I couldn’t register my footfalls as I made my way to the altar. The melodic strains of the choir and my heartbeat were the only things I could hear. I took a few more steps, stopped, and waited. I repeated this until it was my turn. I bowed my head, said “amen” and received the body of Christ as a starving woman finally being fed.
I made my way back to the pew and waited for what came next, I felt like I was finally right where I belonged.
This was the first choice I had made as an adult.
The first time I made a major life decision without my mom by side. The first time I had ever felt that my faith was my own. I carried this moment with me for the next twenty years and I grew in my faith, became a godparent, a confirmation sponsor, and a youth minister. My appreciation for the Church grew, but in recent years my apprehension for the people of God grew. I stuck with it because this is home and family is always going to drive you a little crazy, right?
Fast forward to September of 2020. I was recording an episode of a podcast about baptism. I shared my experience being baptized alongside my sisters and my mom when I was in middle school and, because she is a cradle Catholic and cannot recall her baptism, my co-host did a short lesson on baptism. I was listening and learning and doing the work of the surrogate audience when her words claimed the rug from under my feet. In her explanation of the sacrament, she told our listeners that the Church only recognized trinitarian baptisms.
This was the first time I had learned that not all Christian baptisms are created equal.
Looking into the screen I interjected saying something like, “Really? I know that some of our Protestant brothers and sisters have been baptized in ‘Jesus’ name’ that have converted. What about them?” She explained that they would have had to get baptized validly before coming into the Church. My heart broke. On that day I was baptized in 1992 it was in Jesus’ name and somehow it wasn’t corrected eight years later. Suddenly, in the span of five minutes, I was no longer Catholic.
Turns out, there’s a lot of wonky theology and a good bit of Church law involved in baptismal validity, and hedge-remedies like “conditional baptism” when the minister changes the formula a little to say: “If you are not baptized, N., I baptize you in the name of the Father, and of the Son, and of the Holy Spirit.” Little of that mattered to me.
The days that followed were filled with frustration, uncertainty, and a little bit of anger.
In anger, I began to think that maybe this situation was my way out. I have found grace in my twenty-plus years of being Catholic, truth, and numerous blessings. Inconsistency, a sexual abuse scandal, and turning a blind eye to racism have undermined all that. I started to feel that maybe this wasn’t for me. Maybe I could find a new home somewhere else.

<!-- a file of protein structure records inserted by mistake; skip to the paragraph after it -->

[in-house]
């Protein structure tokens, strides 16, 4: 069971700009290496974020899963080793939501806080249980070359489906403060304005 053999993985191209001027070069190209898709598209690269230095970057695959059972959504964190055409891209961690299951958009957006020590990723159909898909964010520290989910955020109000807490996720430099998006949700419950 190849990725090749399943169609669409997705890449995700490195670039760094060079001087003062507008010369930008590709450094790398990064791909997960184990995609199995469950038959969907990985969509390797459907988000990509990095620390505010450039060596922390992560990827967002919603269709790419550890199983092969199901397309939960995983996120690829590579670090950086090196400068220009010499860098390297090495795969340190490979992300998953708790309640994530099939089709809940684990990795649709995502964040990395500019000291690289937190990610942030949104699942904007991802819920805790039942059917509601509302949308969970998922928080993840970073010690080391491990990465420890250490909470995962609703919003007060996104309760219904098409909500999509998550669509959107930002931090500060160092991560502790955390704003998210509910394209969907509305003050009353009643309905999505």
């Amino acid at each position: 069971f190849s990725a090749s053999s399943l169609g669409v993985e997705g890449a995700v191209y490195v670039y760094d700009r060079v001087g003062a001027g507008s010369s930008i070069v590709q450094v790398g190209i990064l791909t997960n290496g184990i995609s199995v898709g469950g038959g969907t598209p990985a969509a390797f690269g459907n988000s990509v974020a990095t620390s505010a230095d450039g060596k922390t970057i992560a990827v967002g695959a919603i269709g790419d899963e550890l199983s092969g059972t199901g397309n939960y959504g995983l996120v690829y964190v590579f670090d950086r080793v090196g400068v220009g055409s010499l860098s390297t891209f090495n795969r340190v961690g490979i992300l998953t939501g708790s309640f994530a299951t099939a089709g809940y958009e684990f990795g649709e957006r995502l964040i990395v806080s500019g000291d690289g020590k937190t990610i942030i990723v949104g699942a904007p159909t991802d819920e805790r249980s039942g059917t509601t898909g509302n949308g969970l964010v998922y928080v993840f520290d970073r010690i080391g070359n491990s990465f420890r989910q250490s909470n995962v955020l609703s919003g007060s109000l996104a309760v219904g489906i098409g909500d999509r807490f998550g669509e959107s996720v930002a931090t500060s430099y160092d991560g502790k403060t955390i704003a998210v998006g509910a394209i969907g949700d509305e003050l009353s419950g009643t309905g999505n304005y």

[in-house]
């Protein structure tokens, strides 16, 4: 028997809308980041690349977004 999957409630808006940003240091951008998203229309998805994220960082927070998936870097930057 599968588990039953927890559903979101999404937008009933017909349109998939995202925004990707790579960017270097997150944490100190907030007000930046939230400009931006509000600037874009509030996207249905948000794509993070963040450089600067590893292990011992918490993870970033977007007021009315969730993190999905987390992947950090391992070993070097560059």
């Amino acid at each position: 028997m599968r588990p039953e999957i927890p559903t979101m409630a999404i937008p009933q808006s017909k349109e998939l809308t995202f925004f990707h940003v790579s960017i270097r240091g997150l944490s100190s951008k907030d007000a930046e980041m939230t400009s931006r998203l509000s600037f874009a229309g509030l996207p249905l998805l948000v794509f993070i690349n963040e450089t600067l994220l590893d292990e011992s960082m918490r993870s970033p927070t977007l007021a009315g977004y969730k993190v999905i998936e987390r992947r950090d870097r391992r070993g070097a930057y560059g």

I had already committed to cantoring that weekend, so I attended Mass. I thought I would be fine. I didn’t realize just how hard it would be to be excluded from the Eucharist. Once again I was starving.
Holding back tears I would later shed in the sacristy, I sang as others in my community received. I felt like entertainment, not like a party guest. It. was too much to bear. It left me realizing that maybe I didn’t want a way out.
After Mass I made my way out and into the front seat of my car. There I sat, unsure and once again wondering what would happen next. Did I want to get another invitation to the party or did I just want to go because all of my friends were invited? Am I really proud of this Catholic faith I’ve found, or am I just too lazy to find something else? Am I only thinking of staying because I’d lose my platform on social media if I bailed?
I had to make a decision.
The only options were to move forward or to go back. If I chose to move forward, I would be choosing the Church with my eyes wide open. Even with its frustrating inconsistency, I would accept an initiation whether or not my friends attended.
The sex abuse scandal breaks my heart every day. The evil of small men (and those who protect them) won’t diminish my pride in this faith I’ve found. I don’t care about my platform. My Protestant mom could be my only follower. I would still share the joy in the journey, though matters of race make it difficult. So, eyes wide open, I chose this Church again, I know I don’t need to find anything else because this is for me. If I weren’t Catholic I don’t believe I would be a practicing Christian.
I almost took the out, because it wasn’t on me. It wasn’t on the Church. It was on the People of God. All of the reasons no one would have blamed me for leaving were because somewhere in the last twenty-one years, we’d forgotten how to be the Church for each other.
I made a commitment to never be the reason someone would want to leave the Church. You should know that, as much as like to accessorize, I am not looking to be fitted for a millstone anytime soon.
I felt the weight of every step with renewed purpose and rejuvenated faith as I walked up to the baptismal font. I smiled behind my mask as the Monsignor baptized me in the name of the Father, the Son, and the Holy Spirit.
Marcia Lane-McGee is a writer, podcaster, and mug model. Going strong with the Church since 2000, even though she still can’t say either Creed without audience participation. Her previous article was The Chauvin Verdict and the Work Before Us.
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